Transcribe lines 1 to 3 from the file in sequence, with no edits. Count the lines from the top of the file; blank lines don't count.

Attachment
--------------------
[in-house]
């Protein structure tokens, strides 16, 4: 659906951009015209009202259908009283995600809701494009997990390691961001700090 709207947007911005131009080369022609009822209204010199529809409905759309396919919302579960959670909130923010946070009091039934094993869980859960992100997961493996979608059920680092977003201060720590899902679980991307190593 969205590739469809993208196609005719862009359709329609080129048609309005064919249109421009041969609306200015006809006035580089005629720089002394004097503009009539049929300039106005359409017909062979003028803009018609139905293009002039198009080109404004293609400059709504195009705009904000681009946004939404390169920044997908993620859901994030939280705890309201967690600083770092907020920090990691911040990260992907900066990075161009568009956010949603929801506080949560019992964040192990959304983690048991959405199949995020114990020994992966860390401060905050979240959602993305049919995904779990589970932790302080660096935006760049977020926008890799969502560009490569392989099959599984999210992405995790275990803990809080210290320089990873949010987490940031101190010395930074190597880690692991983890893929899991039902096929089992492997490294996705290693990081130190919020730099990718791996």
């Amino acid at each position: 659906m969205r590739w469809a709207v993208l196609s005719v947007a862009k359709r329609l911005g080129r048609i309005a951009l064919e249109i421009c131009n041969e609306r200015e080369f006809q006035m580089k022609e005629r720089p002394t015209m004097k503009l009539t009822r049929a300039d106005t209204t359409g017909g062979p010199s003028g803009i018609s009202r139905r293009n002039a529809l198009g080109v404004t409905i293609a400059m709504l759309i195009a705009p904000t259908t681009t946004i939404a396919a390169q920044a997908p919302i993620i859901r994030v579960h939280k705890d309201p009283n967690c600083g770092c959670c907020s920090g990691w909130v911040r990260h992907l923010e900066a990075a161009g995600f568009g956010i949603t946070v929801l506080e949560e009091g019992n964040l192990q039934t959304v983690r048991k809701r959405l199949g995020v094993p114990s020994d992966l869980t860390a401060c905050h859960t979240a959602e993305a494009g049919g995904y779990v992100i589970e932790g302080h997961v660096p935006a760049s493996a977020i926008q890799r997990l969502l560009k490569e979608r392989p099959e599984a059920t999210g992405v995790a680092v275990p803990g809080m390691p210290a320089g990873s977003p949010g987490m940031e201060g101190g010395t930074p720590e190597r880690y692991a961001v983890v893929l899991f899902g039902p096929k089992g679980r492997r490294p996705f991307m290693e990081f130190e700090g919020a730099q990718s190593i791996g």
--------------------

[in-house]
């Protein structure tokens, strides 16, 4: 659906951009015209009202259908009283995600809701494009997990390691961001700090 709207947007911005131009080369022609009822209204010199529809409905759309396919919302579960959670909130923010946070009091039934094993869980859960992100997961493996979608059920680092977003201060720590899902679980991307190593 969205590739469809993208196609005719862009359709329609080129048609309005064919249109421009041969609306200015006809006035580089005629720089002394004097503009009539049929300039106005359409017909062979003028803009018609139905293009002039198009080109404004293609400059709504195009705009904000681009946004939404390169920044997908993620859901994030939280705890309201967690600083770092907020920090990691911040990260992907900066990075161009568009956010949603929801506080949560019992964040192990959304983690048991959405199949995020114990020994992966860390401060905050979240959602993305049919995904779990589970932790302080660096935006760049977020926008890799969502560009490569392989099959599984999210992405995790275990803990809080210290320089990873949010987490940031101190010395930074190597880690692991983890893929899991039902096929089992492997490294996705290693990081130190919020730099990718791996």
């Amino acid at each position: 659906m969205r590739w469809a709207v993208l196609s005719v947007a862009k359709r329609l911005g080129r048609i309005a951009l064919e249109i421009c131009n041969e609306r200015e080369f006809q006035m580089k022609e005629r720089p002394t015209m004097k503009l009539t009822r049929a300039d106005t209204t359409g017909g062979p010199s003028g803009i018609s009202r139905r293009n002039a529809l198009g080109v404004t409905i293609a400059m709504l759309i195009a705009p904000t259908t681009t946004i939404a396919a390169q920044a997908p919302i993620i859901r994030v579960h939280k705890d309201p009283n967690c600083g770092c959670c907020s920090g990691w909130v911040r990260h992907l923010e900066a990075a161009g995600f568009g956010i949603t946070v929801l506080e949560e009091g019992n964040l192990q039934t959304v983690r048991k809701r959405l199949g995020v094993p114990s020994d992966l869980t860390a401060c905050h859960t979240a959602e993305a494009g049919g995904y779990v992100i589970e932790g302080h997961v660096p935006a760049s493996a977020i926008q890799r997990l969502l560009k490569e979608r392989p099959e599984a059920t999210g992405v995790a680092v275990p803990g809080m390691p210290a320089g990873s977003p949010g987490m940031e201060g101190g010395t930074p720590e190597r880690y692991a961001v983890v893929l899991f899902g039902p096929k089992g679980r492997r490294p996705f991307m290693e990081f130190e700090g919020a730099q990718s190593i791996g």